Important It is possible that the main title of the report Hereditary Spastic Paraplegia is not the name you expected. Please check the synonyms listing to find the alternate name(s) and disorder subdivision(s) covered by this report.
familial spastic paraplegia
spastic spinal familial paraplegia
Strumpell-Lorrain familial spasmodic paraplegia
Strumpell’s familial paraplegia
Summary Hereditary spastic paraplegia (HSP) is a general term for an expanding group of rare genetic disorders characterized by slowly progressive weakness (paraplegia) and increased muscle tone and stiffness (spasticity) of leg muscles. The age of onset, rate of progression, associated symptoms, degree of muscle weakness and spasticity, and overall severity of HSP can vary greatly from one person to another, even among individuals with the same subtype or among individuals within the same family. HSP is classified as "pure" or "uncomplicated" if the symptoms are primarily confined to the aforementioned lower limb weakness and spasticity. Other symptoms can occur in the pure subtypes including bladder dysfunction or abnormal sensations in the lower legs or feet. HSP is classified as "complex" or "complicated" if additional symptoms are present such as an inability to coordinate voluntary movements (ataxia), seizures, intellectual disability, skin disease, dementia, and hearing and vision abnormalities. Individual forms of HSP are caused by a mutation to a specific gene. HSP can be inherited as autosomal dominant, autosomal recessive or X-linked condition.
Introduction HSP was first reported in the medical literature in the 1880s by a German doctor named Adolph Strumpell. A French doctor named Maurice Lorrain provided further detailed descriptions of the disorder shortly thereafter. More than 50 different forms of HSP have been identified in the ensuing years. Several different names have been used to describe these disorders. Recently, researchers have proposed a classification system that names each subtype by the official abbreviation SPG and a number (e.g. SPG1). The subtypes a numbered in the order they were identified in the medical literature. HSPs are a rapidly growing disease family and information about these disorders is constantly changing.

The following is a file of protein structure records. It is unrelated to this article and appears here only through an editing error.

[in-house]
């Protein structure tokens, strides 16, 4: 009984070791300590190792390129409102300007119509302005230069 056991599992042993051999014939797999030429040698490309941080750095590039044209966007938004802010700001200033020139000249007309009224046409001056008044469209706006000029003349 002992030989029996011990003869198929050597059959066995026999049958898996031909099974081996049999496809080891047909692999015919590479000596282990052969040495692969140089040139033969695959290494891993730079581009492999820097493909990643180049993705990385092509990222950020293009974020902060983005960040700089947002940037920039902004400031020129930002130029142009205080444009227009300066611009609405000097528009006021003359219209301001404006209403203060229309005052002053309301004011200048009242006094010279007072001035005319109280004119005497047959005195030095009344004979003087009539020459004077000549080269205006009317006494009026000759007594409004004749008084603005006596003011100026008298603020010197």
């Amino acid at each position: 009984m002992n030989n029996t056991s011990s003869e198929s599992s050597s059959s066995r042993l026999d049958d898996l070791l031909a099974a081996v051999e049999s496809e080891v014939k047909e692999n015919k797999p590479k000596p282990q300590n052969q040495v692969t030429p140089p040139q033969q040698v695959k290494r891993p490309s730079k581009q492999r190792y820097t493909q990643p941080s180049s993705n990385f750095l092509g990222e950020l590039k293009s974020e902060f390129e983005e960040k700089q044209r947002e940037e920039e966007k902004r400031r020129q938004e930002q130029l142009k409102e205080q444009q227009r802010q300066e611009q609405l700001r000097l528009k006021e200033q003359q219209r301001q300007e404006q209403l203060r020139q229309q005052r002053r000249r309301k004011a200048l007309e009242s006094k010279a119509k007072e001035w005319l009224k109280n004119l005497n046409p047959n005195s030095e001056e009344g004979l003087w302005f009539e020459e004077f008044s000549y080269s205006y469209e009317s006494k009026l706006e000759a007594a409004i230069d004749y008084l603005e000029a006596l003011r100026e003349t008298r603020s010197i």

WE MOVE (Worldwide Education and Awareness for Movement Disorders) 5731 Mosholu Avenue Bronx, NY 10471 USA Tel: (347)843-6132 Fax: (718)601-5112 Email: email@example.com Internet: http://www.wemove.org
NIH/National Institute of Neurological Disorders and Stroke P.O. Box 5801 Bethesda, MD 20824 Tel: (301)496-5751 Fax: (301)402-2186 Tel: (800)352-9424 TDD: (301)468-5981 Internet: http://www.ninds.nih.gov/
Tom Wahlig Foundation Büro Veghestrasse 22 Münster, 48149 Germany Tel: 4925120079120 Fax: 4925120079122 Email: firstname.lastname@example.org Internet: http://www.hsp-info.de
Spastic Paraplegia Foundation 5305 Miramar Ln Colleyville, TX 76034 USA Tel: (877)773-4483 Email: email@example.com Internet: http://sp-foundation.org
Genetic and Rare Diseases (GARD) Information Center PO Box 8126 Gaithersburg, MD 20898-8126 Tel: (301)251-4925 Fax: (301)251-4911 Tel: (888)205-2311 TDD: (888)205-3223 Internet: http://rarediseases.info.nih.gov/GARD/
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